The real significance of Donald Trump’s presidency for Taiwan lies in his sustained assault on the American democratic model.
The year 2008 marked a crucial turning point in China’s relations with the rest of the world. Part of this was reflected in its holding of the summer Olympic Games, which symbolized China’s emergence as a major world power, easily on a par with the countries of Western Europe and Japan. An even bigger part stemmed from the eruption of the world financial crisis. To many in China and elsewhere, the crisis suggested that something fundamental was amiss with the American capitalistic model: the model that had stood at the forefront of global economic development at least since the end of World War II. A corollary was that China’s system was better, largely because it was delivering economic growth rates in excess of 10 percent. As it happened, the growth would slow over time, but not the system’s attractiveness, particularly for countries in the developing world, which had long objected to American demands that they open themselves up to democratic practices — respect for human rights, for example, and transparent decision making.
At least in the West, the pied piper of the Chinese superiority argument was Canadian scholar Daniel Bell, who insisted that a system that supposedly promoted the best and the brightest without regard to democratic elections had a natural advantage over democracy, not least because of its constant leadership changes and its built-in vulnerability to cheap political grandstanding. He and some of his Chinese acolytes appeared to anticipate a moment when democratic institutions would become so dysfunctional that countries around the world would rush to embrace the Chinese model as the best solution to their problems. It was not so much a question of if, they believed, but rather one of when.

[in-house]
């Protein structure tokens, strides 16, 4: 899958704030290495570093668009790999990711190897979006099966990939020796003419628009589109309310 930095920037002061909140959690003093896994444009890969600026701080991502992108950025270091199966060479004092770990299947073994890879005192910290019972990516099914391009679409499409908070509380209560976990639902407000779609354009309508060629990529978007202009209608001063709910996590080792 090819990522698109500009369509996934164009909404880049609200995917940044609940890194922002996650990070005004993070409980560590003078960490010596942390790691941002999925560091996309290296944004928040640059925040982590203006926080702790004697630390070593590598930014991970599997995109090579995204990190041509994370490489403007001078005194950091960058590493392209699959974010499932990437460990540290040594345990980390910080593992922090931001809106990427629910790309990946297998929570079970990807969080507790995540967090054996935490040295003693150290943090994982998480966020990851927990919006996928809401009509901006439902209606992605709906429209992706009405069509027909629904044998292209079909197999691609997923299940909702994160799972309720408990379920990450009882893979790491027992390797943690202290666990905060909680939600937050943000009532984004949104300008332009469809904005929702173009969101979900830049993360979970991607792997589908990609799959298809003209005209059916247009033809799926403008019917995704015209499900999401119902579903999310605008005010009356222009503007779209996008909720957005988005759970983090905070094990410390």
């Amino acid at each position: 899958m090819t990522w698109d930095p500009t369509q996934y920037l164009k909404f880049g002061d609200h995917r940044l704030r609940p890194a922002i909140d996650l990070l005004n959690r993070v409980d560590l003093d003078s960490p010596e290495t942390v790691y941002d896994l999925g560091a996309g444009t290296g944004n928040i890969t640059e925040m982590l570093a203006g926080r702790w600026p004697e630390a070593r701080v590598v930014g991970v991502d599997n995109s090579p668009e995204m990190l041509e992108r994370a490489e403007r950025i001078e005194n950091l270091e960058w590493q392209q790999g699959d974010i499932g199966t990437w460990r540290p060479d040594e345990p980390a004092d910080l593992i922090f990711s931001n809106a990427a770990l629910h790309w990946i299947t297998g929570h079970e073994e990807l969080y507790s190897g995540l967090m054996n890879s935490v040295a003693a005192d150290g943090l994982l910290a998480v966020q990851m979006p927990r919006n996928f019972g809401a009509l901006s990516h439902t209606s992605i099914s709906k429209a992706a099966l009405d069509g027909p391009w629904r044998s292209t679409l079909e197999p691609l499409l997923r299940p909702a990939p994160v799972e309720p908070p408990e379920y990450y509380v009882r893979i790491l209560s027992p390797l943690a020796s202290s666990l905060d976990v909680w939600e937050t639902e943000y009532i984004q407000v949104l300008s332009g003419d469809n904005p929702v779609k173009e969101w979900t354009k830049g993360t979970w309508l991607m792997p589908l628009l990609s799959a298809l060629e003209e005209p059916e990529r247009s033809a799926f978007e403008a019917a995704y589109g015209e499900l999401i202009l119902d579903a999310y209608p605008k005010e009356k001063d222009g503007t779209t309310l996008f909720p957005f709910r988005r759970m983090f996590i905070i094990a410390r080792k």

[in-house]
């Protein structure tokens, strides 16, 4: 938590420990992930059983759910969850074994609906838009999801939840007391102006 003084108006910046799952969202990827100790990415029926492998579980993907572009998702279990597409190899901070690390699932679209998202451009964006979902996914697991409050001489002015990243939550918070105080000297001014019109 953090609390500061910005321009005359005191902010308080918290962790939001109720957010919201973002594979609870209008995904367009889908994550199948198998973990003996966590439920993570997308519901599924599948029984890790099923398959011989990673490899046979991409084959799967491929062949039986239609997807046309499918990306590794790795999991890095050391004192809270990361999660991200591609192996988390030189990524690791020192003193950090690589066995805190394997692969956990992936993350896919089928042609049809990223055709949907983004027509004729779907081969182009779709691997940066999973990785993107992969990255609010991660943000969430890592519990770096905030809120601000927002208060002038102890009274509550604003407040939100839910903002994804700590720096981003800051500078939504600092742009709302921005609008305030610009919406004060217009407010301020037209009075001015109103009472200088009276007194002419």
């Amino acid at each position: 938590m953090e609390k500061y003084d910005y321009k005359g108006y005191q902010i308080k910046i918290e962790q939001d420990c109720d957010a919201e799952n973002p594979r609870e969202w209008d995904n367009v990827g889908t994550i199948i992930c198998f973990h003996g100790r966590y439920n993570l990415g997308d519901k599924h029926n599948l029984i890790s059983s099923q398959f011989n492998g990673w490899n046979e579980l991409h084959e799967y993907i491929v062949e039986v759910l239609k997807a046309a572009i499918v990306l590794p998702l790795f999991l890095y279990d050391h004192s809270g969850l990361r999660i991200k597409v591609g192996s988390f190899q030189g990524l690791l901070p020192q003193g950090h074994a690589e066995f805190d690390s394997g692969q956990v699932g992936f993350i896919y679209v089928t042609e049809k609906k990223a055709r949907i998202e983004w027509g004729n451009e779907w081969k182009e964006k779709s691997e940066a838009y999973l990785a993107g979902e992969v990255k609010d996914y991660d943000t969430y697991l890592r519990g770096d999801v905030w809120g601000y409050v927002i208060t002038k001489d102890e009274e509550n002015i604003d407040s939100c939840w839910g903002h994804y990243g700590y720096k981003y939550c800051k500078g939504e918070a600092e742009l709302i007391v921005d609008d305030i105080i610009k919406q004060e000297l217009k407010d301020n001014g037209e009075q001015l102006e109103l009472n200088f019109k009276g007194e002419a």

The election of Donald Trump
The election of Donald J. Trump as U.S. president on Nov. 8 may have been that moment. For an American president, Trump has absolutely mind-boggling shortcomings — a narcissistic personality, a total lack of experience in domestic and foreign affairs, an uneven business record, and a questionable relationship with the leader of a quasi-fascist kleptocracy. Nevertheless, he was able to convince the American electorate to send him to the White House. By any objective yardstick this was one of the four or five most consequential events in the history of the United States, easily on a par with the civil rights movement or Franklin Delano Roosevelt’s New Deal. Even now, four months after the fact, it is still difficult to get a handle on it.
It is of course the United States itself that will be most affected by Trump’s presidency. Bolstered by a sympathetic Congress, Trump will be able to push ahead a program that in addition to standard Republican Party bromides — lower taxes for the wealthy, more incentives for business — undercuts some of the most crucial elements of the American democratic model. These include enthusiastic support for free trade and an unquestioning fealty to the model itself. Trump’s announcement that the United States will not participate in the Trans Pacific Partnership is a prime example of this tendency. So too, for that matter, are his on again off again remarks about the relevance of NATO and his bizarre sympathy for the wretched excesses of the Russian Federation.
The impact on Taiwan
One of the countries most likely to be undermined by Trump’s initiatives is Taiwan, which is obviously dependent on a robust American presence in the western Pacific to help maintain its de facto independence and resist China’s efforts to bring it under its sway. The United States does this not only by holding out the threat of military action if China attacks Taiwan, but also by standing at the head of an informal alliance of both democratic and China-wary countries in the region, whose principal geopolitical focus is confronting Chinese power. These include Japan, South Korea, Singapore and Australia. Both Vietnam and the Philippines were once on the list but in recent months they have begun to show signs of either switching sides entirely (in the case of the Philippines), or, in the case of Vietnam, veering toward the neutral.